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OLYMPIAN HEIGHTS
by Brook S. Mason
 
LONDON -- Forget the dismal economy, it’s June in the Brit capital and the 36th annual Olympia International Art & Antiques Fair, June 5-14, 2009, is an undeniably spiffed up shopping bonanza for both collectors and collectibles fanciers. No wonder, as the fair occupies an entire square acre inside an 1885 glass and iron architectural extravaganza of an exhibition hall bathed in natural light. But more importantly, Olympia fair organizer Freya Simms has vastly recast the show to enormously stylish effect.

"We responded to the newly polarized market by emphasizing top quality over the middle sector," says Simms.

Her considerable changes include trimming the dealer roster from a stunning 300 two years ago to 220 this time around. Plus, she pulled in "top of the tree" dealers like Jean Luc Baroni of London, Steinitz of Paris and Carlton Hobbs of New York. Others she nicked include Tomasso Brothers of Leeds and Alberto di Castro of Rome, both with period sculpture.

With those additions and other new fair features, Olympia has risen far above its long-time home-grown DIY decorator status to rival the 75th annual Grosvenor House Fair in terms of the best dealers and grandest offerings. Other ways in which Simms worked her magic include roping in Sir Timothy Clifford, former director of the National Galleries of Scotland, to serve as fair patron and lend the museum-worthy seal of approval.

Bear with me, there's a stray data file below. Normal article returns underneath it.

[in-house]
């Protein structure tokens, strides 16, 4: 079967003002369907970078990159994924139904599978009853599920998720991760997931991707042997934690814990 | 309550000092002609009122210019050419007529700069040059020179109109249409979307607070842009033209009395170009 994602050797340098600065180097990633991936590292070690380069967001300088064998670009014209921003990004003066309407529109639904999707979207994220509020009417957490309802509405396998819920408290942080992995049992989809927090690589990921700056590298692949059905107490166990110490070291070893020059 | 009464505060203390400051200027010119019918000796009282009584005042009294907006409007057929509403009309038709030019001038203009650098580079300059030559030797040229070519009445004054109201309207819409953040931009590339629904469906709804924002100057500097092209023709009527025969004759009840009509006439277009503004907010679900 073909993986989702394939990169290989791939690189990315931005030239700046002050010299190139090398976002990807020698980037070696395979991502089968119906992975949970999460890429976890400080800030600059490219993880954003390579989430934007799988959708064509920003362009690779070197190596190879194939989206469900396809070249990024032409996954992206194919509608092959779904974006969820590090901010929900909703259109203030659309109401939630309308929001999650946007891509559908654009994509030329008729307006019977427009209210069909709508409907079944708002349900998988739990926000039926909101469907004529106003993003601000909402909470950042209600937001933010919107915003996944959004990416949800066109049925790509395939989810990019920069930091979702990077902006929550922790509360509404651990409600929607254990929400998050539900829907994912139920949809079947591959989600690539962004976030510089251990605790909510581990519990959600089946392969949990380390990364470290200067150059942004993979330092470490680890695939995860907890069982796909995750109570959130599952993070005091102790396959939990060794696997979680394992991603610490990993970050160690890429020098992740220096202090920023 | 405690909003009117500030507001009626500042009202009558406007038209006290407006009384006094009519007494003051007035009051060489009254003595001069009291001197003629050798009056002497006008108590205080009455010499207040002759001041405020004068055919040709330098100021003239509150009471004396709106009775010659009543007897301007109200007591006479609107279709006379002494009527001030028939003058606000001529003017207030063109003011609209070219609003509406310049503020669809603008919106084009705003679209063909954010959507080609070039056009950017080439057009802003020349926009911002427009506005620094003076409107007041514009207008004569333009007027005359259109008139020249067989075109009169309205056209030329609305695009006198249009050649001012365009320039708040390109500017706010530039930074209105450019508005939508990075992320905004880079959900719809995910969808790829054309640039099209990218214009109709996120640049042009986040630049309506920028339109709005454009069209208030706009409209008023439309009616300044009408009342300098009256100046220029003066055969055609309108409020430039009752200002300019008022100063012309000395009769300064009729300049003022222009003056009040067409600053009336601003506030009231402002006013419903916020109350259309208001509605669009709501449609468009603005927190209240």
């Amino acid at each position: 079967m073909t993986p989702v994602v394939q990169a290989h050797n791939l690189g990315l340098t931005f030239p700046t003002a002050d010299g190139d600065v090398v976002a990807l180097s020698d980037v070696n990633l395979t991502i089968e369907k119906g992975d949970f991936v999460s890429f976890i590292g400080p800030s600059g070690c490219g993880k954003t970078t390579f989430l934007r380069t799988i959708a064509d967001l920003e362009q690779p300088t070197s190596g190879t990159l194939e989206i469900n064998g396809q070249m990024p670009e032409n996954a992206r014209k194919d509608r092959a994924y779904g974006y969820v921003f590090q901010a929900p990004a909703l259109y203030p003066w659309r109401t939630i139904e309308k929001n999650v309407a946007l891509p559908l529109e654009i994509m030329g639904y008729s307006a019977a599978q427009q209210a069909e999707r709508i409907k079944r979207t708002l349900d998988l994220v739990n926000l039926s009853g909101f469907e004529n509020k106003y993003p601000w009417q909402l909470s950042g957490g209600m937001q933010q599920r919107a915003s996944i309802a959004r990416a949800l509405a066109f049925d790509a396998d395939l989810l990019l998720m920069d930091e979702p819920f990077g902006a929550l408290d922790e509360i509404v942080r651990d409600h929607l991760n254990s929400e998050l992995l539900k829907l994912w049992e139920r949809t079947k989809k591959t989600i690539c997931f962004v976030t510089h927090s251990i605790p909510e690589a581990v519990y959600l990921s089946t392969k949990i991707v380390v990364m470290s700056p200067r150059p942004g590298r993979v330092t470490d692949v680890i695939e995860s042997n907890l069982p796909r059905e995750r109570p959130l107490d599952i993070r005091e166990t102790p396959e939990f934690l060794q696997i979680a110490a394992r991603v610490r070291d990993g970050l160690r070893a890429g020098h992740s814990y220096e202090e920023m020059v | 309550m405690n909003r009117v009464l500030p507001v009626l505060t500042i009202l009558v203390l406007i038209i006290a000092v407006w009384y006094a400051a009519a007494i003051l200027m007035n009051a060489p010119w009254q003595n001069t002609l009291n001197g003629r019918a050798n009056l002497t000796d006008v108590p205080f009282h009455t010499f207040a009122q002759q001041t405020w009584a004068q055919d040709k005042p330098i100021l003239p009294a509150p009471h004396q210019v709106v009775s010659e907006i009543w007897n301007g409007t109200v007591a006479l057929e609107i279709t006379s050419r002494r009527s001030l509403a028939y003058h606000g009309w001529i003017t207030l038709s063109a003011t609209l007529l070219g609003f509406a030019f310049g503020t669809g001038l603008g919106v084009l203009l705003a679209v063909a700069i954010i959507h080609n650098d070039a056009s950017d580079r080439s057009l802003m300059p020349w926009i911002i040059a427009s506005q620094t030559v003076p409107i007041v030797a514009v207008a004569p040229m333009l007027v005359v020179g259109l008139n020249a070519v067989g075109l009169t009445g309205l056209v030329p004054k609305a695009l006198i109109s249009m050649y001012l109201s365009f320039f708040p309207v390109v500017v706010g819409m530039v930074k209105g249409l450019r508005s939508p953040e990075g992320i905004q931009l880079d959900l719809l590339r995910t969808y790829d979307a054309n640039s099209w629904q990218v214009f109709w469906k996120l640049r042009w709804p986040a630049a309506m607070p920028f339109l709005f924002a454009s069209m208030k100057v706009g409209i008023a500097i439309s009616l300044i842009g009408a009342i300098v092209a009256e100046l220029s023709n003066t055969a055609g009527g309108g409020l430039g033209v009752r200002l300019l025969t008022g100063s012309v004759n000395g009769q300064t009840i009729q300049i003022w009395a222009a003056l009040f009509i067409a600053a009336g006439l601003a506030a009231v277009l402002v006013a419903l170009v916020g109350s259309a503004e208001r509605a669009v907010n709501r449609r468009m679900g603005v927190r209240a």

In doing so, Clifford pulled out all stops and snared the ultimate English country house trophy, a loan exhibition from Castle Howard. From that Yorkshire pile, best known to Yanks as the setting for television and film series Brideshead Revisited, Clifford garnered a sublime Claude Lorrain landscape, two Bernardo Bellotto Venetian views and gilded George II furniture, as well as other antiques for the fair.

That loan exhibition sets a high bar and when it comes to overall presentation, no other fair comes close to Olympia’s glam. Savvy Simms cleverly favors the haute fashion world’s boutique sensibility, with its emphasis on stylish settings, and a number of dealers deliver the luxe look for their stands, thereby relegating other fairs to the ho-hum bin.

For example, Dutch dealers Vanderven & Vanderven Oriental Art offer up Chinese porcelain within a chic, brilliantly lit black tent-like structure, while Müllendorf has its wares in a two story, white stucco-like spare structure with arched windows.

That new level of splendid presentation with offerings to match drew record attendance on the opening day, with visitor numbers up 38 percent over last year to a record 7,549. Among those buying were actor Dustin Hoffman, who snapped up oak furniture from Beedham Antiques based in Berkshire; decorators in droves like Michael Smith, who is trimming up the Obama White House; and New York collectors such as Audrey Gruss, along with billionaire Wilbur Ross and his wife Hilary.

With the recession all but a dim memory in deluxe London, lavish antiques seem to rule. Take returning Mayfair dealer Adrian Alan, who’s crammed his stand with £10 million worth of François Linke furniture. Linke was the Belle Epoque ebeniste par excellance and his flamboyant furniture attracted big spenders. In the 1920s, King Farouk of Egypt ordered over 1,000 pieces by Linke.

On offer at Olympia are some of Linke’s early show-stopping furniture, which he exhibited at the 1900 Exposition Universelle in the City of Light. Examples include a massive desk, bed and bookcase. Fifty years ago, a Texan (of course) housed Linke’s 20Grande Bibliotheque, a 12-foot-tall bookcase in kingwood with gleaming gilt bronze mounts and on paw feet, in his Lone Star State home. Later, a Japanese homeowner scooped it up, so that glittering hunk of furniture is relatively fresh to the market.